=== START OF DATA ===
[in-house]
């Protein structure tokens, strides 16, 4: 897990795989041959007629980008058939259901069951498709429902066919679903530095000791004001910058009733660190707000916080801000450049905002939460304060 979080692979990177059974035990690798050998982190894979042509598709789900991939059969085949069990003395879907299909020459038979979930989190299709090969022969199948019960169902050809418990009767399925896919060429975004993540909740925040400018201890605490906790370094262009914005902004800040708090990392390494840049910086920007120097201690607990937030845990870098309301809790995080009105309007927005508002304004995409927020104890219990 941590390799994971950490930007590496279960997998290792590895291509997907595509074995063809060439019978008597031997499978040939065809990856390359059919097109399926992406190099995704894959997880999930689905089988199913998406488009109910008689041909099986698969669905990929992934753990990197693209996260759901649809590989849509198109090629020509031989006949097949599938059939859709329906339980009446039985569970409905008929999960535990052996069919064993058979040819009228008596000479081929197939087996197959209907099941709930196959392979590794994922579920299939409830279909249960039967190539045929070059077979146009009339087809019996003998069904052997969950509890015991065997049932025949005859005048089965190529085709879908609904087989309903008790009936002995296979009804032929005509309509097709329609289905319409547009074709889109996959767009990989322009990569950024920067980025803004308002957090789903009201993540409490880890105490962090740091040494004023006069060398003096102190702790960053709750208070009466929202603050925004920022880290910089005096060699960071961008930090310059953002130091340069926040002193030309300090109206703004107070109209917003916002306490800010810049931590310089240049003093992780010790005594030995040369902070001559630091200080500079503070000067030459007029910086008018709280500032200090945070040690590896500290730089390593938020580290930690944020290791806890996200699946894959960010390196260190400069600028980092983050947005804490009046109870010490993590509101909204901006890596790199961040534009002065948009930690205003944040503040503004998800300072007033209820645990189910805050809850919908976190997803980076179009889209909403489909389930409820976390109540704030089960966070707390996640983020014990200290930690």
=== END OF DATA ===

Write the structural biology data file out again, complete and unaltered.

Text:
[in-house]
């Protein structure tokens, strides 16, 4: 897990795989041959007629980008058939259901069951498709429902066919679903530095000791004001910058009733660190707000916080801000450049905002939460304060 979080692979990177059974035990690798050998982190894979042509598709789900991939059969085949069990003395879907299909020459038979979930989190299709090969022969199948019960169902050809418990009767399925896919060429975004993540909740925040400018201890605490906790370094262009914005902004800040708090990392390494840049910086920007120097201690607990937030845990870098309301809790995080009105309007927005508002304004995409927020104890219990 941590390799994971950490930007590496279960997998290792590895291509997907595509074995063809060439019978008597031997499978040939065809990856390359059919097109399926992406190099995704894959997880999930689905089988199913998406488009109910008689041909099986698969669905990929992934753990990197693209996260759901649809590989849509198109090629020509031989006949097949599938059939859709329906339980009446039985569970409905008929999960535990052996069919064993058979040819009228008596000479081929197939087996197959209907099941709930196959392979590794994922579920299939409830279909249960039967190539045929070059077979146009009339087809019996003998069904052997969950509890015991065997049932025949005859005048089965190529085709879908609904087989309903008790009936002995296979009804032929005509309509097709329609289905319409547009074709889109996959767009990989322009990569950024920067980025803004308002957090789903009201993540409490880890105490962090740091040494004023006069060398003096102190702790960053709750208070009466929202603050925004920022880290910089005096060699960071961008930090310059953002130091340069926040002193030309300090109206703004107070109209917003916002306490800010810049931590310089240049003093992780010790005594030995040369902070001559630091200080500079503070000067030459007029910086008018709280500032200090945070040690590896500290730089390593938020580290930690944020290791806890996200699946894959960010390196260190400069600028980092983050947005804490009046109870010490993590509101909204901006890596790199961040534009002065948009930690205003944040503040503004998800300072007033209820645990189910805050809850919908976190997803980076179009889209909403489909389930409820976390109540704030089960966070707390996640983020014990200290930690």